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A corporate Greenwash: Don’t let bad guys hijack green labels

THE ASIAN AGE. | JOHN MARY
Published : May 27, 2018, 2:54 am IST
Updated : May 27, 2018, 2:53 am IST

Do not splurge on supposedly green products and discourage sustainability.

Eco-labelling is a step towards sustainability, critics though question the purity of logos. There have been lapses by certifying agencies and overlapping of certifier-industry interests. But the onus is on consumers not to splurge on green labelled-products and undermine sustainability.
 Eco-labelling is a step towards sustainability, critics though question the purity of logos. There have been lapses by certifying agencies and overlapping of certifier-industry interests. But the onus is on consumers not to splurge on green labelled-products and undermine sustainability.

As the world becomes more green-conscious, consumers search for logos to reassure themselves that what they buy has been least harmful to the environment and promotes the greater goal of sustainability. The more discerning among you would admit that the logos may not be perfect; there may have been compromises on certification standards and possibly there has been an overlapping of interests of certifying agencies and the industries. Yet the preference is for products with the logos because you believe they are a cut above the rest.

But, according to an analysis by the Changing Markets Foundation in Utrecht, the Netherlands, sustainability certificates are perhaps “a little more than corporate greenwash”.

‘The False Promise of Certification’ report suggests that green labels provoke more consumption, which is anathema to the concept of sustainability. Also, such behaviour undermines truly green-minded products.

As the world debates the pros and cons of the perfection, or lack of it, in the green certification process, I would argue that more than the purity of the logos, we should examine whether they have a positive impact on the industries and contribute to raising standards. You may still think industries will cut corners. Won’t it affect the credibility of the entire system and undermine sustainability?

Yes, there is a serious problem with companies gaming the system and not acting in good faith. If the certification system was good, this could be largely eliminated. But, unfortunately, as the report notes, the auditors who do the checking of claims on behalf of the certifiers do not always act with the required due diligence.  They may not even make visits and may rely on claims by the companies seeking certification. Also, in some cases the certifiers bend their own rules to maximise uptake by companies — and in some cases to gain income from selling use of the logo. All this undermines the incentives for companies to make real changes in their methods. And, of course, it hoodwinks consumers and undermines long-term credibility.

Aren’t corporates that submit themselves to green certification hoping to cut corners? Some are, for sure.  Others are, I think, quite serious.  They think high standards are good for their business profile and sales. But they worry about being undercut by rivals. Some complain that the certifiers don’t set high enough standards. The trick has to be to use certification to drive up standards, and that requires strong policing.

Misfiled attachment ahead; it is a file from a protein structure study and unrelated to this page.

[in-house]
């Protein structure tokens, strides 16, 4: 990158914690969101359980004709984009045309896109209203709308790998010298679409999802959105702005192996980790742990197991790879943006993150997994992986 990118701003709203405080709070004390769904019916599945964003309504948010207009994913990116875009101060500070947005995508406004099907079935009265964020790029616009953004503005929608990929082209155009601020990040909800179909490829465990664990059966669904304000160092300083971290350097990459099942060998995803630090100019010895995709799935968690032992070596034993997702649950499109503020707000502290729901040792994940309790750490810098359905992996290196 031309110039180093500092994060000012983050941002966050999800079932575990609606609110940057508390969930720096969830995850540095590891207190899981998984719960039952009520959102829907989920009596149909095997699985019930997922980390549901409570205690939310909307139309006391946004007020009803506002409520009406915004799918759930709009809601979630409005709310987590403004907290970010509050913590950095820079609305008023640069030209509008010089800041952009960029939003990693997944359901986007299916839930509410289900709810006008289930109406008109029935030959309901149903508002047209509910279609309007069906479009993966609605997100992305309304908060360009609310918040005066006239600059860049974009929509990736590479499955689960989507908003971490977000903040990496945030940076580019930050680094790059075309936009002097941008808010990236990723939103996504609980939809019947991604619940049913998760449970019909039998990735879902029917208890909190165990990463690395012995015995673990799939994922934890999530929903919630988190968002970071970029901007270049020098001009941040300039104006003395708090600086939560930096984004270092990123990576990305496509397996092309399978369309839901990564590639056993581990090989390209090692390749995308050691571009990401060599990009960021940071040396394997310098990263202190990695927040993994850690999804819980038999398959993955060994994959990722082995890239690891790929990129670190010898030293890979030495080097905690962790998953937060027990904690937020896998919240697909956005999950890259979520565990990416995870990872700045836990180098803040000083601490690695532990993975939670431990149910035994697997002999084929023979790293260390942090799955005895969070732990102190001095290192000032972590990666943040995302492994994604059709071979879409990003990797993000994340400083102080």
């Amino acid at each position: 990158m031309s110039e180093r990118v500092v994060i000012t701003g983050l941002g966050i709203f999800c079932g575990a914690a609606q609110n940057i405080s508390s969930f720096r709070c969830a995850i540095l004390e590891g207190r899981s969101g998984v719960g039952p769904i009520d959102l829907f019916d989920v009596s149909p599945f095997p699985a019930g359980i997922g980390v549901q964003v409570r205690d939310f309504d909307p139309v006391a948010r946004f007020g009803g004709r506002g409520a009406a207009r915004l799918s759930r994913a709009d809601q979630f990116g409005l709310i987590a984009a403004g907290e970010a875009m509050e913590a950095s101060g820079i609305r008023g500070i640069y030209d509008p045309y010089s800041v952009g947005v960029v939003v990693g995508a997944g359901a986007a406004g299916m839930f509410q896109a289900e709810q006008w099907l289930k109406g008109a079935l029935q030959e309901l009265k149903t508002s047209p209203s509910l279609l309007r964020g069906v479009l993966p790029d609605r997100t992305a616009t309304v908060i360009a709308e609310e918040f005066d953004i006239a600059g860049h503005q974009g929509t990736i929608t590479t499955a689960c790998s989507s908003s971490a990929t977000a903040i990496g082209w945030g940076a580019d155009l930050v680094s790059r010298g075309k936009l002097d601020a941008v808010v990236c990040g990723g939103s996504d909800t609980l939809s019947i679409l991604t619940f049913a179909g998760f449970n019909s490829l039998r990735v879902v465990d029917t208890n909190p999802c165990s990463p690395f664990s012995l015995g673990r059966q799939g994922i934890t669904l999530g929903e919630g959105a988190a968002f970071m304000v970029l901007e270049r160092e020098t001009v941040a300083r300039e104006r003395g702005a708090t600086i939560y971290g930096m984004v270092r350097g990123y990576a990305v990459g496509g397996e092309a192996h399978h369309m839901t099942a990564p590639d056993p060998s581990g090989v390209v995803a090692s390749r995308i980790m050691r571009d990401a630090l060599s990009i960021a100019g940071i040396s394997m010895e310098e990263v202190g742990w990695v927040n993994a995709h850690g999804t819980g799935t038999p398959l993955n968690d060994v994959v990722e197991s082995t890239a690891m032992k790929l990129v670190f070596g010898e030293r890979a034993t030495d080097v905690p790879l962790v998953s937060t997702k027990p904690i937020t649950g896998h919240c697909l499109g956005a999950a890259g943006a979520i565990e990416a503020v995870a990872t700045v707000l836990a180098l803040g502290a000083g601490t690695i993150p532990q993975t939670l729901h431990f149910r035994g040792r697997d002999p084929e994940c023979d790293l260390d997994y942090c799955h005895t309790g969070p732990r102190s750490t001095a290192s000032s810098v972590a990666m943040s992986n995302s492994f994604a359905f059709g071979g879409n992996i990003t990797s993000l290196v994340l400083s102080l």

Do not splurge on supposedly green products and discourage sustainability. All products have a footprint, both environmental and social. Often that footprint is bad. The only question is how bad. So we should not think that buying something with a sustainability label that has no footprint or that buying two would be twice as good! We need to consume less. But good labels can help us reduce the impact of what we do buy.

In Europe labelling (Fairtrade, as well as environmental labels) happened because consumers demanded it, and so companies saw a market opportunity in compliance. Governments mostly see them as an excuse to avoid having to impose laws and regulations. They say: Let the market do the regulation. That is perhaps the worst downside of green labels. Because even if 20 per cent of people buy products with a good green label, then 80 per cent of products escape control. That has to change.  In my view consumers should be demanding government action, too.

In Europe organic food is seen as ethically good. There are labelling systems like the Soil Association to certify organic food, and the rules are quite tough and well- policed. There are questions about whether organic is always better, but it is one of the more rigorous labelling systems. Personally I buy Fairtrade products because I believe they bring benefit for small producers, but they are not strictly environmental standards. In general, big independent global labels such as MSC and FSC are reckoned to be better than average.

Green certifications, which began roughly 25 years ago, are a sign of consumer concern and generally drive up standards, but we need constant vigilance to make sure they are not captured by the bad guys. And we need governments to set legally enforceable standards.

I would wind up iterating what I wrote in New Scientist: ‘None of this lets consumers off the hook. Green labels do nothing to discourage us from buying more stuff, which arguably is what is needed most of all in a truly sustainable world. But it is surely perverse to see them as part of the problem. They may be imperfect and deserving of robust scrutiny, but on balance, the labels are worth keeping'

— As told to John Mary

(Fred Pearce is an author and journalist based in the UK. He is environment consultant to New Scientist)

Tags: environment, green conscious